When the Botswana Movement for Democracy (BMD) were unceremoniously dismissed from the Umbrella for Democratic Change (UDC) fold in October last year, Gaborone Central became one of the constituencies up for grabs within the coalition.

After much confusion amid apparent conflict within the coalition, Botswana Congress Party’s Dr Mpho Pheko was selected as the UDC’s parliamentary candidate for the area.

With her striking good looks and dazzling smile, Pheko was quickly christened ‘Dr Bae’ by the media.

However, the University of Botswana lecturer is much more than a pretty face.

The Voice Staffer, DANIEL CHIDA sat down with the good doctor this week for a quick chat ahead of her launch on Saturday.

Kindly share with us you journey to politics?

I will say my political journey started when I was pretty young.

My mom was a political activist, so when I grew up I was always surrounded by politicians and party activists.

But she died when I was around 12 – in a car accident on her way to a political party conference.

I quickly decided then, I guess because of the trauma of losing a mom tragically, that politics was not going to be my personal journey.

So what changed your mind?

I went for my education in San Diego California (USA) where I stayed with an activist of the Democratic Party and she reignited my passion and interest in politics.

I started joining her for what we call house-to-house campaigns and other campaign related activities.

I came back to Botswana in 2006, and I decided to join active politics as a member of the BCP in 2008.

But because of the loss of my mother I thought I would just stick to behind-the-scenes politics doing mainly strategy, policy work and various forms of activism.

What do you hope to achieve?

My hope is to bring visionary, issue based, solution oriented, outcome based politics and clean politics.

I want to bring accountable leadership that recognises that MPs are given a five-year mandate and at the end of the five years they need to account to the people.

I wish Batswana can objectively evaluate the status of their personal lives, community lives, national development status and determine if they want to give the current government or those that they have elected a renewed mandate.

Dr Pheko

And I will subject myself to the same assessment in 2024.

That is why I have already committed to be a voice of the women, youth, education and community building.

It is noticeable that there is a lack of female contestants – why do you think that is?

There are many structural and cultural barriers that limit women’s participation in leadership and political roles.

Therefore, recognising the need for diversity, and teamwork in addressing national challenges, Botswana needs to commit to facilitation of the participation of women leadership through some types of quota systems by committing to some type of affirmative actions – this will usher in a fair, equitable government.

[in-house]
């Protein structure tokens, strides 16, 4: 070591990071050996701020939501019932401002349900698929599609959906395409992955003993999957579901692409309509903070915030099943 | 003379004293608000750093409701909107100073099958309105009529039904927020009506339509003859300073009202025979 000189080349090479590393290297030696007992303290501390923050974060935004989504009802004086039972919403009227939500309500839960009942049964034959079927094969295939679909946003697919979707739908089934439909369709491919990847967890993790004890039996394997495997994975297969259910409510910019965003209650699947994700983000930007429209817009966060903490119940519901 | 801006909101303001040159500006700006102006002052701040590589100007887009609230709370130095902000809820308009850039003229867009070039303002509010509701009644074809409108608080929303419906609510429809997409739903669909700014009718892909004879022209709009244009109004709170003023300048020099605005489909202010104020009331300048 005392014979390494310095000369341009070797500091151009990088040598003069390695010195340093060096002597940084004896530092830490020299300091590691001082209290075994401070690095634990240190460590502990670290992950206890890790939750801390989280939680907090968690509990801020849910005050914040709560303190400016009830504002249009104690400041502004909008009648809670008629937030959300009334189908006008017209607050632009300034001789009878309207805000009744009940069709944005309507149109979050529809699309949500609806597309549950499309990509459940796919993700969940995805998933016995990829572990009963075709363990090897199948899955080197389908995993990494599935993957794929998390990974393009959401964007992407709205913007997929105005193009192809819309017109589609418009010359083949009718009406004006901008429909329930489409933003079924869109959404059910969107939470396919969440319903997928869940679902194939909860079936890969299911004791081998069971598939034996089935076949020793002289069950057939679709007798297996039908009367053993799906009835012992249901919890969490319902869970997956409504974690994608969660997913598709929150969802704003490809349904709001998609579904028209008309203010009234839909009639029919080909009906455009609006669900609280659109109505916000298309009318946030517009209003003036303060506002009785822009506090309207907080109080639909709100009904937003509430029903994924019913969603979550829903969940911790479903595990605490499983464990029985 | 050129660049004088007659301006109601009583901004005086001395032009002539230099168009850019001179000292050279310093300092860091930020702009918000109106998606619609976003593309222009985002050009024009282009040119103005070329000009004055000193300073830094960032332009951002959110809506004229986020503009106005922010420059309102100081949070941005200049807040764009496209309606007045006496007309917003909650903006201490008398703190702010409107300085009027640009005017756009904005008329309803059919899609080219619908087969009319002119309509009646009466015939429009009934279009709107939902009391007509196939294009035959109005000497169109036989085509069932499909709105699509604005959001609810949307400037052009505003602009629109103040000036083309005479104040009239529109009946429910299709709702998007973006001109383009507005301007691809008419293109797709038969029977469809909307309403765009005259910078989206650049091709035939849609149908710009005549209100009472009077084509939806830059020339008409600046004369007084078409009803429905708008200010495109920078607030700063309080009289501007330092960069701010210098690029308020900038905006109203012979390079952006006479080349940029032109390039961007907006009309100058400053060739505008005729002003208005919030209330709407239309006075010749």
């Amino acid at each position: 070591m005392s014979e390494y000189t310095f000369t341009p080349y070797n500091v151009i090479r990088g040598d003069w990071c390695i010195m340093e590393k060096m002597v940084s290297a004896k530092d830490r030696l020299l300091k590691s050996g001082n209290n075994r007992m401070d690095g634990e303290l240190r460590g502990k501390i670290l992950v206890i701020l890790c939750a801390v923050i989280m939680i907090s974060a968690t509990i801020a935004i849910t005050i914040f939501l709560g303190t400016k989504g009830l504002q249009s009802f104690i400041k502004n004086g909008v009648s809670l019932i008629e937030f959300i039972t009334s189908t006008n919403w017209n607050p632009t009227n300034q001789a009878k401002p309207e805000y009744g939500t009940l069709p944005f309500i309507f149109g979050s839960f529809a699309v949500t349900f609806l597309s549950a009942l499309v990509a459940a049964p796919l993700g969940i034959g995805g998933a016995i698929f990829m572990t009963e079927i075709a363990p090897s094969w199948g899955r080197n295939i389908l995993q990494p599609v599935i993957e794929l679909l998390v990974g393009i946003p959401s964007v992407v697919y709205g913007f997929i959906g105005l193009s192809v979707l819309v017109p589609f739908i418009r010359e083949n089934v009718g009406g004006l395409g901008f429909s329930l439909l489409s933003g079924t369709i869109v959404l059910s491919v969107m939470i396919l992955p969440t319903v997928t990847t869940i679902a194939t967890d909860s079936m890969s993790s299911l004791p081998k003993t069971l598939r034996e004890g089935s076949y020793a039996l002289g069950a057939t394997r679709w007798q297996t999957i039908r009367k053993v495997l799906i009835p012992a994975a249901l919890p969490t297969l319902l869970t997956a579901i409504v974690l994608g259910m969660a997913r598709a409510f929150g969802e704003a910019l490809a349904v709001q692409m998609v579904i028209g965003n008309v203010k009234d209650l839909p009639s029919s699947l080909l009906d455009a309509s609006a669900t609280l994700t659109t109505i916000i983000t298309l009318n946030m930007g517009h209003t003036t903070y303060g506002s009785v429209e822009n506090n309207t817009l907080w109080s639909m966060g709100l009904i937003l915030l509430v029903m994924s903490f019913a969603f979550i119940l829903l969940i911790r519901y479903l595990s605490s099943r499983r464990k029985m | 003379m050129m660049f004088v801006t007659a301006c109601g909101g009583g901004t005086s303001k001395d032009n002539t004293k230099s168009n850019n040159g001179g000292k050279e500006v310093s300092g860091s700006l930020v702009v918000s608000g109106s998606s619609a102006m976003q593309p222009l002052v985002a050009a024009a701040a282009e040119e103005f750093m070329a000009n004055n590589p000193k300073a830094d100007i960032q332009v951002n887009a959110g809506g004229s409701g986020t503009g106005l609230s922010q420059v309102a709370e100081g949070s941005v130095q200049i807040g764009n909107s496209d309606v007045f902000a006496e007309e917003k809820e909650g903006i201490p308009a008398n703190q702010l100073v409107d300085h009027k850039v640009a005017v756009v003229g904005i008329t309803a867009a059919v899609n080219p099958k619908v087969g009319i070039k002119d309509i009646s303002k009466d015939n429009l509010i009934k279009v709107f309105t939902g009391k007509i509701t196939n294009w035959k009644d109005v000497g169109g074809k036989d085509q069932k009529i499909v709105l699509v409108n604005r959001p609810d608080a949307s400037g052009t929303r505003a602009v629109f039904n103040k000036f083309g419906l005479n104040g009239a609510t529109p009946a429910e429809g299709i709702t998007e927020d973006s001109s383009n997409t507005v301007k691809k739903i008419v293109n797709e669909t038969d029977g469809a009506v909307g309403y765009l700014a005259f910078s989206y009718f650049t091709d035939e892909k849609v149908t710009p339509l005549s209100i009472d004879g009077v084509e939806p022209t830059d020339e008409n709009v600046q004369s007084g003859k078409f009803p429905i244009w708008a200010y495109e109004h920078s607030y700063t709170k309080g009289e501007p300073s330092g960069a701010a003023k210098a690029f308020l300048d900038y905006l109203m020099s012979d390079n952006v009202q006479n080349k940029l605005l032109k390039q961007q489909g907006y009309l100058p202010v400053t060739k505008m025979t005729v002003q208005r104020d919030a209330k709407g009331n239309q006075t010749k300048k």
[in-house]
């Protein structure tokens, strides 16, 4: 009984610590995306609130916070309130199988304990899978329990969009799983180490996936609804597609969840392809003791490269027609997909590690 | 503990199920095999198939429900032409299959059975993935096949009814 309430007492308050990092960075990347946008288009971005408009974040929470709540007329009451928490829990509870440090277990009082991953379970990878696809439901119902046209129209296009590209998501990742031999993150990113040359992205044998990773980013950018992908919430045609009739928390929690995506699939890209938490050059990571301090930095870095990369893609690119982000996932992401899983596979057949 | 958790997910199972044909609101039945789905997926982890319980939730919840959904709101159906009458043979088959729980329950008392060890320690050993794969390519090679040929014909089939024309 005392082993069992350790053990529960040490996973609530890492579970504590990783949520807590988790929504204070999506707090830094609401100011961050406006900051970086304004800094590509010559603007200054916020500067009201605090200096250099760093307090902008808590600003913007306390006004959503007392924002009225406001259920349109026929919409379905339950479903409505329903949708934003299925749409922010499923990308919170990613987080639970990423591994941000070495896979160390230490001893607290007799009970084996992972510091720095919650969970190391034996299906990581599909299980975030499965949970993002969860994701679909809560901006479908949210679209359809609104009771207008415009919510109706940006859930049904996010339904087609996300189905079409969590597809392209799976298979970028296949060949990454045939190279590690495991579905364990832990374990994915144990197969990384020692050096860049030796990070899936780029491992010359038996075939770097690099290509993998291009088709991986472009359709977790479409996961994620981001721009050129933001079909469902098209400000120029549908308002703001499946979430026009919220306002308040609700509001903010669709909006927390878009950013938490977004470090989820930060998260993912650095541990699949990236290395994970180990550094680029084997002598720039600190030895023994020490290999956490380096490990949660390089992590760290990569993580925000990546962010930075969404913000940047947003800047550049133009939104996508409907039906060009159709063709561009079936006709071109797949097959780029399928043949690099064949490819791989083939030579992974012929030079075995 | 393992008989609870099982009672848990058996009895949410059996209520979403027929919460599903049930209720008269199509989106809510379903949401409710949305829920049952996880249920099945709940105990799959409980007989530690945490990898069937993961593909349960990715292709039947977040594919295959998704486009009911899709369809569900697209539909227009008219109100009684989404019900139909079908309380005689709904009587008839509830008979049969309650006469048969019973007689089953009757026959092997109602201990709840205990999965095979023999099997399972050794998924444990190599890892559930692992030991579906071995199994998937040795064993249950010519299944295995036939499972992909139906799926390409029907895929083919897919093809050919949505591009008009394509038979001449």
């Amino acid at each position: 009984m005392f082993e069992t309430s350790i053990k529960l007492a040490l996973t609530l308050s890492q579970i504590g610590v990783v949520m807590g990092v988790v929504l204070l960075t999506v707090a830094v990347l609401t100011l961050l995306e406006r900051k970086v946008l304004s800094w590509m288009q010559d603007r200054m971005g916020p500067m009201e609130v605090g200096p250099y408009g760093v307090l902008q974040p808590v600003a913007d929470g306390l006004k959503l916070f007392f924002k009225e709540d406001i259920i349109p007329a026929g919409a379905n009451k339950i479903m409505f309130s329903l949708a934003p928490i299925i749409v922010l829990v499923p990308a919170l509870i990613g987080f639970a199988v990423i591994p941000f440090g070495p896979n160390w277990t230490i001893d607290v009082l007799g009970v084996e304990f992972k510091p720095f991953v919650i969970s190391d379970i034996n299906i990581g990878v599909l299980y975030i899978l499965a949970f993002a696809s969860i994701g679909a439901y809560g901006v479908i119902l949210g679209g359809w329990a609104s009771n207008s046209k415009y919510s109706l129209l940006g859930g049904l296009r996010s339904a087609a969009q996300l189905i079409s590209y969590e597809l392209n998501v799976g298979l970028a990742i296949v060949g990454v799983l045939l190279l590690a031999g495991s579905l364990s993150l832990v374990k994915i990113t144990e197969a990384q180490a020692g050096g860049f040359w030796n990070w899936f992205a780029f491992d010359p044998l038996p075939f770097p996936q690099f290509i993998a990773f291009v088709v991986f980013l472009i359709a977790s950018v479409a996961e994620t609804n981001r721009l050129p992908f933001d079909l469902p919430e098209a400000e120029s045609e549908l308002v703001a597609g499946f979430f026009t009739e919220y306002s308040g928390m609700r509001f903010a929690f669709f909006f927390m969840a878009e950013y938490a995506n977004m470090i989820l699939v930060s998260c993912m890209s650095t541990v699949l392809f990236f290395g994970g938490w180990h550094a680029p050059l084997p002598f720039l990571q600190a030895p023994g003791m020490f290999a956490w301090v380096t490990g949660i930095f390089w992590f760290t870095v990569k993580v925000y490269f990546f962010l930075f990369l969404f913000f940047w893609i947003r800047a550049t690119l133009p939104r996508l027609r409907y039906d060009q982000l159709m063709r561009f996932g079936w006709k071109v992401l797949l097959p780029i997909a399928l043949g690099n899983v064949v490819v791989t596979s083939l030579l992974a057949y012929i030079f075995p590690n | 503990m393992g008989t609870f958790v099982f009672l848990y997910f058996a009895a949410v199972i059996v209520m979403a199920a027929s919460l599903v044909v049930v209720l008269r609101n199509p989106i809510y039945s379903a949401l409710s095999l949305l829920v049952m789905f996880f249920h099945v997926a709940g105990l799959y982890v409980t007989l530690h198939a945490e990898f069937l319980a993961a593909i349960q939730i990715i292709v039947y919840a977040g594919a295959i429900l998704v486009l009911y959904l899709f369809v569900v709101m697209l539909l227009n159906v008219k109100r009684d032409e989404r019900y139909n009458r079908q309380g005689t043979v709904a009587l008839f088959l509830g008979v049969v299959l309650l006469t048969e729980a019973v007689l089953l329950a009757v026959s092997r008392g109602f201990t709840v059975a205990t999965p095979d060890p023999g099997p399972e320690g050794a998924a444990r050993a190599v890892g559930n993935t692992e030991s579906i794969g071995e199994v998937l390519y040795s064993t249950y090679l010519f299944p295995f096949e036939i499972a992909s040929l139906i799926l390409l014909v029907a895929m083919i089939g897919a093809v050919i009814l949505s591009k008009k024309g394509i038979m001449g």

We deserve many seats at every and any table that purports to design socio-economic and national development programmes and policies for this nation.

This means that any caring government ought to have found it necessary to capacitate and develop women and enable their maximum and productive participation.

Otherwise, as Madeleine Albright, a former Secretary of State for the United States of America under Clinton’s administration, once observed, “The world is wasting a precious resource in the dramatic underrepresentation of women in leadership positions.”

Botswana is not an exception to this observation by Albright.

I am therefore proud to be part of a coalition that seeks to enhance participation of women in national, local, and community leadership roles

What needs to be done to bring more women into political positions?

Because inequality is a systematic problem, the solutions also ought to be systematic.

Some solutions can be found in political education by the civic society and political parties.

Party funding by our government if it is serious about being inclusive of women. Introducing quota systems and effective affirmative actions can also shield women from the abuse.

Beyond this, for now women will just need to toughen up and FIGHT for their seats at the political table.

Elections are costly affairs – who is funding you?

Getting sponsors is hard. And it is harder for opposition politicians, so I have just been relying on small donations and in kind assistance of other activists to fund my campaign.

This is hard, but having managed the Gaborone South 2014 campaign I can say that I was mentally prepared for the tough terrain.

Politics, especially the systems adopted by BW, is a very important but very expensive process.

The political illiteracy is also costing politicians big time as voters demand their share or demand that politicians buy their votes.

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